A-35B Vengeance Instrument Panel
AeroAntique is pleased to share this instrument panel owned by one of our good friends. We welcome inquiries and are happy to put you in contact with the owner of this artifact. Please email us with the name of the artifact at firstname.lastname@example.org .
A note from the owner of this panel:
"The Vengeance was one of the most effective dive-bombers ever built – right up there with the Stuka. Initially, the wings had zero incidence to the line of flight, a key feature of its design which meant it could dive straight down. It was, to my mind, killed-off by conceited, egotistical Allied generals who had for years recited their group mantra that dive bombers could never be as accurate as level bombers and thus were useless. When the earliest production Vengeances looked like proving them wrong they claimed that zero-incidence wings would never be acceptable to air force units and ordered that this feature be “corrected”, which Vultee had to do if they were ever to sell the aircraft to the customer. After that modification, the Vengeance couldn’t dive straight down, thus allowing the generals to say “We told you so: it can’t dive straight down so it’s no use”.
It was left to the Indian Air Force to prove that the Vengeance was still a b***** good dive bomber --- but their demonstrated evidence was ignored by the generals, partly no doubt because Indians were “colonials” and partly because their operations were in distant places with strange names such as Assam and Myitkina, not against Hitler’s Fortress Europe or in MacArthur’s South West Pacific Area.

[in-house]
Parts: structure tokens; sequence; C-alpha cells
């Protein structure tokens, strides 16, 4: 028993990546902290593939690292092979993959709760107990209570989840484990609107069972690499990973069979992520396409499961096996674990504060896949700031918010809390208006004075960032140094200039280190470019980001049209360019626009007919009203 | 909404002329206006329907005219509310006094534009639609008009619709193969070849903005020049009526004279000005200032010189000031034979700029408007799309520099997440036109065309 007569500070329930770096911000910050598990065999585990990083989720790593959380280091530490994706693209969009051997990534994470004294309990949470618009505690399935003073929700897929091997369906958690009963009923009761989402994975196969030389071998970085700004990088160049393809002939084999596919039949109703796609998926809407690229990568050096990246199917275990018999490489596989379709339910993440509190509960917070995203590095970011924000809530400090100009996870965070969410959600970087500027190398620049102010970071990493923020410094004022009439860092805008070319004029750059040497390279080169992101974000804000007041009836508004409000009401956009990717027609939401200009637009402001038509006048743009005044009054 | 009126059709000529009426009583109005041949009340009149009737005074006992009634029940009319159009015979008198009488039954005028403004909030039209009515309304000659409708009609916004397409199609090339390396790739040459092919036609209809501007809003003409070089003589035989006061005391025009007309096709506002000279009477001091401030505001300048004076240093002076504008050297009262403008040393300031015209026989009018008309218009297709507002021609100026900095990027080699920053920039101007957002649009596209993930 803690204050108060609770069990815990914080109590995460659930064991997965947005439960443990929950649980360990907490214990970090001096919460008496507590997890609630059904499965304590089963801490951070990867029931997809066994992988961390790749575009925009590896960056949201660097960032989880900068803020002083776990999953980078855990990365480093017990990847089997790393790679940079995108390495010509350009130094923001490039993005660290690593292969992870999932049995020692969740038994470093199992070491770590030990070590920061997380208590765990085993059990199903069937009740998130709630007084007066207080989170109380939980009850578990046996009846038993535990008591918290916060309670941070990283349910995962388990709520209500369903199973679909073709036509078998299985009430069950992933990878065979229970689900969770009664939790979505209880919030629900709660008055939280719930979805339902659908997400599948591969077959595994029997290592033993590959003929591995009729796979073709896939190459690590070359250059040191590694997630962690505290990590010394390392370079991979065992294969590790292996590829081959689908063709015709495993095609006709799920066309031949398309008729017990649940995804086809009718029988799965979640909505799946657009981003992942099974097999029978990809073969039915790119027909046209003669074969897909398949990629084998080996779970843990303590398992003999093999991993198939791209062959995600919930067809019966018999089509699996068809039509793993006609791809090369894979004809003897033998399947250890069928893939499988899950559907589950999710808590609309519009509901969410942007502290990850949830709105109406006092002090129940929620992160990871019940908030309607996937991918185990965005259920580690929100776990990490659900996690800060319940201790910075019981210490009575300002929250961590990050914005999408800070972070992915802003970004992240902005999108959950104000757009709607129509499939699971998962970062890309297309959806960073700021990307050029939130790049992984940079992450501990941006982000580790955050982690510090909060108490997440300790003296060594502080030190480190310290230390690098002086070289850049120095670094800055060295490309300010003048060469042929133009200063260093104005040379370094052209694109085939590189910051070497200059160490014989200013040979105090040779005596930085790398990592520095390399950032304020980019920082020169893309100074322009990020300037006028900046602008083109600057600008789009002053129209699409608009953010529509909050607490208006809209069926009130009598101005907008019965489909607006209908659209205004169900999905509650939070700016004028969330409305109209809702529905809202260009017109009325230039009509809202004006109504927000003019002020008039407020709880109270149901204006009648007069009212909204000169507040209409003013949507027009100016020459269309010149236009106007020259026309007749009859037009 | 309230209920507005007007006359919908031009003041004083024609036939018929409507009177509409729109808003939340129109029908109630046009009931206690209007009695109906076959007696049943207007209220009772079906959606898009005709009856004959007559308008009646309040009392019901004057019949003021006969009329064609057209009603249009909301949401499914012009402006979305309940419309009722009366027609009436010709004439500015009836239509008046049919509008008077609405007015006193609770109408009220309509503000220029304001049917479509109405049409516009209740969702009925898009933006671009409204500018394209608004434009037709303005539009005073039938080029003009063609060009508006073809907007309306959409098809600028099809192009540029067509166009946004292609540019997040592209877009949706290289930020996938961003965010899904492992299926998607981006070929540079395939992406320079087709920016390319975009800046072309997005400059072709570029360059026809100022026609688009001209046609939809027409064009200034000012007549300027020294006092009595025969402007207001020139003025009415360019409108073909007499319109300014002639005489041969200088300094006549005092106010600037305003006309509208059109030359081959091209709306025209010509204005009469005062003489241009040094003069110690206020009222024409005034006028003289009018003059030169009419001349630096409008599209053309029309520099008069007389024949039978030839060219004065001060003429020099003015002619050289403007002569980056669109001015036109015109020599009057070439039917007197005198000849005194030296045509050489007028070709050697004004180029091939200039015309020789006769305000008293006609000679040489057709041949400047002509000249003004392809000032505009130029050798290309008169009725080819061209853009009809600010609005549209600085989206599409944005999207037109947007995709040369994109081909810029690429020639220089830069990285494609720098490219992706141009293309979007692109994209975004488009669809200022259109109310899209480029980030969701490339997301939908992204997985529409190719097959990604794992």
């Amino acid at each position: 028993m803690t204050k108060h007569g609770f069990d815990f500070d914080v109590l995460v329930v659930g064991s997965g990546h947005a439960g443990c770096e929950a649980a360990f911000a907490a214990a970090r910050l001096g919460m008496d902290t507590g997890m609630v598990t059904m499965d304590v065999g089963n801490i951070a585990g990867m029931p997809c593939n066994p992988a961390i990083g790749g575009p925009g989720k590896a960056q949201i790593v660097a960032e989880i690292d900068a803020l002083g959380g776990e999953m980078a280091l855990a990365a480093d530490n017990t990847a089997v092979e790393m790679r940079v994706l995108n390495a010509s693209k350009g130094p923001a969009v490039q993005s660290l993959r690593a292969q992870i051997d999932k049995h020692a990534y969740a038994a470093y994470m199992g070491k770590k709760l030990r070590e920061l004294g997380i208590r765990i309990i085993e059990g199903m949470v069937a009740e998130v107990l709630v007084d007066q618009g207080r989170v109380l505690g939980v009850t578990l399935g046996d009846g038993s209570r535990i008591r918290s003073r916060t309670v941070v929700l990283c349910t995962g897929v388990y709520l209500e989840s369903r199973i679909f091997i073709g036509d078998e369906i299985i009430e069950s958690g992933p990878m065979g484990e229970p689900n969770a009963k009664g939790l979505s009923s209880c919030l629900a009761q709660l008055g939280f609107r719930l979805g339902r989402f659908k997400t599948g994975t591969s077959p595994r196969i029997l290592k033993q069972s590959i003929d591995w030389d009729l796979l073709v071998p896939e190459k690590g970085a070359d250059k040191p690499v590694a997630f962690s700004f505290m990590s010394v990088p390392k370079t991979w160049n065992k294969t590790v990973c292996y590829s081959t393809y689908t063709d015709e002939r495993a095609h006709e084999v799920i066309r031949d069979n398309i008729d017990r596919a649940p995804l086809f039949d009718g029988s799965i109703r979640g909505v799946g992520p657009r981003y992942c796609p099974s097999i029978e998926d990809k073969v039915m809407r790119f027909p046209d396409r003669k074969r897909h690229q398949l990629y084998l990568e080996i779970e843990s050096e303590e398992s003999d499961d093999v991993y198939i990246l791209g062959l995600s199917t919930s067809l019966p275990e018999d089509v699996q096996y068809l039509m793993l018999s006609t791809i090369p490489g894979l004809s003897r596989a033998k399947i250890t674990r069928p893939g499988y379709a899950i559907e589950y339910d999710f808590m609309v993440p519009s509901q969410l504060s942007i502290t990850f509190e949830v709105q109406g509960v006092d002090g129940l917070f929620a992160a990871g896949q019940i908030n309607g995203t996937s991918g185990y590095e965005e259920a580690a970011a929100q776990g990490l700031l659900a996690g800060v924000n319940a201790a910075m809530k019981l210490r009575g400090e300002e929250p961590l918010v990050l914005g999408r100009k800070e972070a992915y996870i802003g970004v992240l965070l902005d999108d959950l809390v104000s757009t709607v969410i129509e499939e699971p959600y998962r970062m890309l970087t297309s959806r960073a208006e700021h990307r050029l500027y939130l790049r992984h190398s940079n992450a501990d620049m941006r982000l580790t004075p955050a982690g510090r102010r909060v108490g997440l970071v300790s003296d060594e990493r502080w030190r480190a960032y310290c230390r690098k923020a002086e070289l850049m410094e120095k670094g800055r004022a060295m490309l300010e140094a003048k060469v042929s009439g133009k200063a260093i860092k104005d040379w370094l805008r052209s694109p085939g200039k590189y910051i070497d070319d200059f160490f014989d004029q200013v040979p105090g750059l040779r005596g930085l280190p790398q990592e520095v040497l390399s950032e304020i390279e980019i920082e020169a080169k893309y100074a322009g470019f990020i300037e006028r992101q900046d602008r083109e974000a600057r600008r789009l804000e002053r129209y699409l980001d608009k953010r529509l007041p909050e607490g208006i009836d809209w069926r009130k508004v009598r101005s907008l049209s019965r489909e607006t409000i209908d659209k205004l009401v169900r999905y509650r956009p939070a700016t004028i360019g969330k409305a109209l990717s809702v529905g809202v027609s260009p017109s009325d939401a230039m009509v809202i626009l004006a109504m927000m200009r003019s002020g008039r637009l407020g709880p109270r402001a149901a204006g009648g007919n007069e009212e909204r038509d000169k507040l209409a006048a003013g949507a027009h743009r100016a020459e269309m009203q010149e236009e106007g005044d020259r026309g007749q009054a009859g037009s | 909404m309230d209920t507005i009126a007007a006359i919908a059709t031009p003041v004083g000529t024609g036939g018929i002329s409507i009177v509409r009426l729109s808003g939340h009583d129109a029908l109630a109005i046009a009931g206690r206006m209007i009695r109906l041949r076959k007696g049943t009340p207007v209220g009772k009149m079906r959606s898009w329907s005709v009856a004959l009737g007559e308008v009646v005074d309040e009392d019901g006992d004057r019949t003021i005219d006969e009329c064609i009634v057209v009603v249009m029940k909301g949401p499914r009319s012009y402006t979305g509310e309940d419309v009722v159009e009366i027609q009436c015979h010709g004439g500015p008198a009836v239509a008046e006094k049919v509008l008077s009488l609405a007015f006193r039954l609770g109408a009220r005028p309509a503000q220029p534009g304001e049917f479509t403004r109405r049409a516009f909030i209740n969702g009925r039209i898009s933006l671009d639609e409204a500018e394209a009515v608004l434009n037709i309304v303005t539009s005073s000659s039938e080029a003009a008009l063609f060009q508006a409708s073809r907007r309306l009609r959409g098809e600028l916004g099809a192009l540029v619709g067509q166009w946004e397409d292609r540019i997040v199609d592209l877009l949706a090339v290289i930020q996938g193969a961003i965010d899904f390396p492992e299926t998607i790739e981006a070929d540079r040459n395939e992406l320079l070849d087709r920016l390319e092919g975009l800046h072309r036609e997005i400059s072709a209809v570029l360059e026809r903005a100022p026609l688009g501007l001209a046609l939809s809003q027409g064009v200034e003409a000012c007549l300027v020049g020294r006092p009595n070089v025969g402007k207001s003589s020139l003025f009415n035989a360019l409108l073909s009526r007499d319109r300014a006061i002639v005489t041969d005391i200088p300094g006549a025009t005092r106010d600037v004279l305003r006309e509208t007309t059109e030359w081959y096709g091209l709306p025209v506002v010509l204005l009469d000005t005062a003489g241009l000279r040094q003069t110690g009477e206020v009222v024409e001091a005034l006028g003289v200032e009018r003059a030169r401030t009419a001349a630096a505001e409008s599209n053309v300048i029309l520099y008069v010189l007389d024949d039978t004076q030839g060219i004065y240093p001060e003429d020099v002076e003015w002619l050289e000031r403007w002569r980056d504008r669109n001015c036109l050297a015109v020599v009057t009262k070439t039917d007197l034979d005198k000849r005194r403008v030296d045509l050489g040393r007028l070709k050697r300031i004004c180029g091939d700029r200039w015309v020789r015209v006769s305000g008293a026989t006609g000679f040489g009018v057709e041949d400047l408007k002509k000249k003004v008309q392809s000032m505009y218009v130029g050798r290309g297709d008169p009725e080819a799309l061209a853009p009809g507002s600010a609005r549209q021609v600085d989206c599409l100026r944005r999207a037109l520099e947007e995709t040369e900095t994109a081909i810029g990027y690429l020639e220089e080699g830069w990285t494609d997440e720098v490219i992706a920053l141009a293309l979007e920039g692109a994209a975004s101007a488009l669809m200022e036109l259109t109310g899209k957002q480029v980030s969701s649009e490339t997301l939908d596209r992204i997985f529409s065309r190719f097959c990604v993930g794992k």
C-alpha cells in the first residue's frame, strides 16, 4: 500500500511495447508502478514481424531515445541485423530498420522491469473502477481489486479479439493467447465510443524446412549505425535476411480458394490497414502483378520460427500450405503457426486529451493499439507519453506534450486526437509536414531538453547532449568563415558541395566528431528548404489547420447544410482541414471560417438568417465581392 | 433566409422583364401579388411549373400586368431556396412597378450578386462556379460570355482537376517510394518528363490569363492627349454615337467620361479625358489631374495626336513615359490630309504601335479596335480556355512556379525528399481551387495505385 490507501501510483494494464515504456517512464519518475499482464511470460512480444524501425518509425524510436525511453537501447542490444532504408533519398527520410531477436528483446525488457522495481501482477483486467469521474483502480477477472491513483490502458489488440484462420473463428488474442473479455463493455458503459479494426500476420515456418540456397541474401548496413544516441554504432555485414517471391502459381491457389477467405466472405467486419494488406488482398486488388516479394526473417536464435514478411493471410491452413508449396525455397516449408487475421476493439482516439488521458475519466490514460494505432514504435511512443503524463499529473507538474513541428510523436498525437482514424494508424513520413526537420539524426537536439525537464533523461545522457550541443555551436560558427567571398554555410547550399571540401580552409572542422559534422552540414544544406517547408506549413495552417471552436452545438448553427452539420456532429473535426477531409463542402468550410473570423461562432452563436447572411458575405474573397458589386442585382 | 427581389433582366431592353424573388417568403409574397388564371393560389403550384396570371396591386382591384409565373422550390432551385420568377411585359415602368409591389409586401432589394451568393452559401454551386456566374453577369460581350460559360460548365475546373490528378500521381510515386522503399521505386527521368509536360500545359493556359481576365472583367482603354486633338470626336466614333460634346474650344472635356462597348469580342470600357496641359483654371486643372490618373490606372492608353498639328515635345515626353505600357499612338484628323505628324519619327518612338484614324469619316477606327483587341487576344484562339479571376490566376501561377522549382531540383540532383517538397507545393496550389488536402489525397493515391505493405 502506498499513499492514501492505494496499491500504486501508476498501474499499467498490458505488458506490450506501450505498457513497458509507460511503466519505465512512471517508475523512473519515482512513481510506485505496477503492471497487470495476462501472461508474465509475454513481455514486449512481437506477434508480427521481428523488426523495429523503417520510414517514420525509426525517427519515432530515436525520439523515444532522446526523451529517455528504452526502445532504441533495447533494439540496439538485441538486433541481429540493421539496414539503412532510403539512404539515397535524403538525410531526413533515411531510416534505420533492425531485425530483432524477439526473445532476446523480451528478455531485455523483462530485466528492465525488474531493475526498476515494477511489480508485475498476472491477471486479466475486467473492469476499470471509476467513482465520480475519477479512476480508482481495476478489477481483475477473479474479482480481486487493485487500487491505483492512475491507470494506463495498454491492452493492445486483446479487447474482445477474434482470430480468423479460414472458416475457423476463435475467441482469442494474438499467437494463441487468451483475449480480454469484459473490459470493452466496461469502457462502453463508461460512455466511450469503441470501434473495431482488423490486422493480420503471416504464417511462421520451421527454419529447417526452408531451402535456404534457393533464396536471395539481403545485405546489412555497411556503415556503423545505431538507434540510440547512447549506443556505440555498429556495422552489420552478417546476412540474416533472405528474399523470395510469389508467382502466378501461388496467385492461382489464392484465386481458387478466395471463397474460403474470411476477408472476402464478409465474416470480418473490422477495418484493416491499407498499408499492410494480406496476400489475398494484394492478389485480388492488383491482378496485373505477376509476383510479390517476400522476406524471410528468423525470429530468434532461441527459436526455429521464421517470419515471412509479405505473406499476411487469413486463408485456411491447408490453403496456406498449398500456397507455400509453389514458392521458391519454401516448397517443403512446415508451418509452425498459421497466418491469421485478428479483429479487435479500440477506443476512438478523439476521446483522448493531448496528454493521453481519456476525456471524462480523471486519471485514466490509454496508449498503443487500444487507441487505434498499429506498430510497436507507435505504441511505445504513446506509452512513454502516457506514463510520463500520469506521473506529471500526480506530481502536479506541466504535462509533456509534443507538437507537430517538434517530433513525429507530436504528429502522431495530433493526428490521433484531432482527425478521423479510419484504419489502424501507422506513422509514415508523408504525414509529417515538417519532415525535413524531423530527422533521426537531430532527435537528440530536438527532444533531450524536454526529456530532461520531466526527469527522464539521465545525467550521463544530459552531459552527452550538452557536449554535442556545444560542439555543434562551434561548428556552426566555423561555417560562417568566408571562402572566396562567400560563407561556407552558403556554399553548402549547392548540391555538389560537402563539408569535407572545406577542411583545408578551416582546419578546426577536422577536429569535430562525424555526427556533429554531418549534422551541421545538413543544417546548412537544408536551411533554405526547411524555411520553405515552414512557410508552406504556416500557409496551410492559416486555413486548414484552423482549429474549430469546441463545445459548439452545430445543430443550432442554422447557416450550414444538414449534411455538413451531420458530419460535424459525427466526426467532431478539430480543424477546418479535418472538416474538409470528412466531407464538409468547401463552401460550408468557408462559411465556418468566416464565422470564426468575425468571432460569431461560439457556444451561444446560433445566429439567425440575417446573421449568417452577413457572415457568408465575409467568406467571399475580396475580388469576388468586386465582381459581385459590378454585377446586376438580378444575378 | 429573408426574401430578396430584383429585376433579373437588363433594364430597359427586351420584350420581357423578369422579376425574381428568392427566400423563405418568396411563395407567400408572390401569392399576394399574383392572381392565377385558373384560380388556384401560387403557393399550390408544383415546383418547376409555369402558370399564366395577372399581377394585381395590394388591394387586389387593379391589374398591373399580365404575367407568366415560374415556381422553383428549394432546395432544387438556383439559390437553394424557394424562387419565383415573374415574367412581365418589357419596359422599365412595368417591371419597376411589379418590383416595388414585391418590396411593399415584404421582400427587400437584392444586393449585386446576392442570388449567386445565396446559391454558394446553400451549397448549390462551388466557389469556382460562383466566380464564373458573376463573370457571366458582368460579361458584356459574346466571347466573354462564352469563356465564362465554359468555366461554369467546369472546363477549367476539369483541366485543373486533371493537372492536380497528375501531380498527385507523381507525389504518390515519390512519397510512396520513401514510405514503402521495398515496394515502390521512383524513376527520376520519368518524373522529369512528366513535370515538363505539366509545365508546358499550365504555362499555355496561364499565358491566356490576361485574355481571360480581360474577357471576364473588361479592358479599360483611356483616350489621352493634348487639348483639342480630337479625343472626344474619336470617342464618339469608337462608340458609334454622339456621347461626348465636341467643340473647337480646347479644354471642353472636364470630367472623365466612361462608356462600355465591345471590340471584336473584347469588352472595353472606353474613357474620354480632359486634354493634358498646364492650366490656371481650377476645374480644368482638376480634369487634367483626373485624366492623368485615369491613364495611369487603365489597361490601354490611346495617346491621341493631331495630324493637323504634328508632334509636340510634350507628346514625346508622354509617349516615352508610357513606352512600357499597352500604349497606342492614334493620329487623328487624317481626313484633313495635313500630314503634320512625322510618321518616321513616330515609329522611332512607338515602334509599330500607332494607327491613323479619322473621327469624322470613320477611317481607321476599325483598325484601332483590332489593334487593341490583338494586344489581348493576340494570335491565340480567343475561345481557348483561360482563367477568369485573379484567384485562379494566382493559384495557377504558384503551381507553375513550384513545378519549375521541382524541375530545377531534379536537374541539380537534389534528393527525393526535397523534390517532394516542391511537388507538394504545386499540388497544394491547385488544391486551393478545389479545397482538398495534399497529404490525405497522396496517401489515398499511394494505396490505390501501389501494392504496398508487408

This panel came from 41-31439 which was Lease-Lent to the RAAF as A27-522, where it was allocated to Station Headquarters Laverton, a research-oriented air base on the outskirts of Melbourne. In 1963 I found the right half of the panel in a dump area of the former B-24 base at Tocumwal, but not until 2019 did I consider rebuilding it. The plan was to weld-in a replacement left half-panel made from standard 2024-T3 alloy, and a few coats of paint would cover the join and the proverbial multitude of other sins in the corroded panel. But Steve at Aviation Welding Services (Archerfield) didn’t want to risk welding the two halves together when he discovered that the original was made of high-grade magnesium alloy, and thus likely to explode in flames or morph into a heap of hot ash. That was a complete surprise as no-one I know had heard of a large operational aircraft having a magnesium instrument panel, so the right half has been left unpainted to show this major difference from typical panels. Note also the brass-coloured anodising on the magnesium panel. (And yes, I know the left half is still a work in progress)."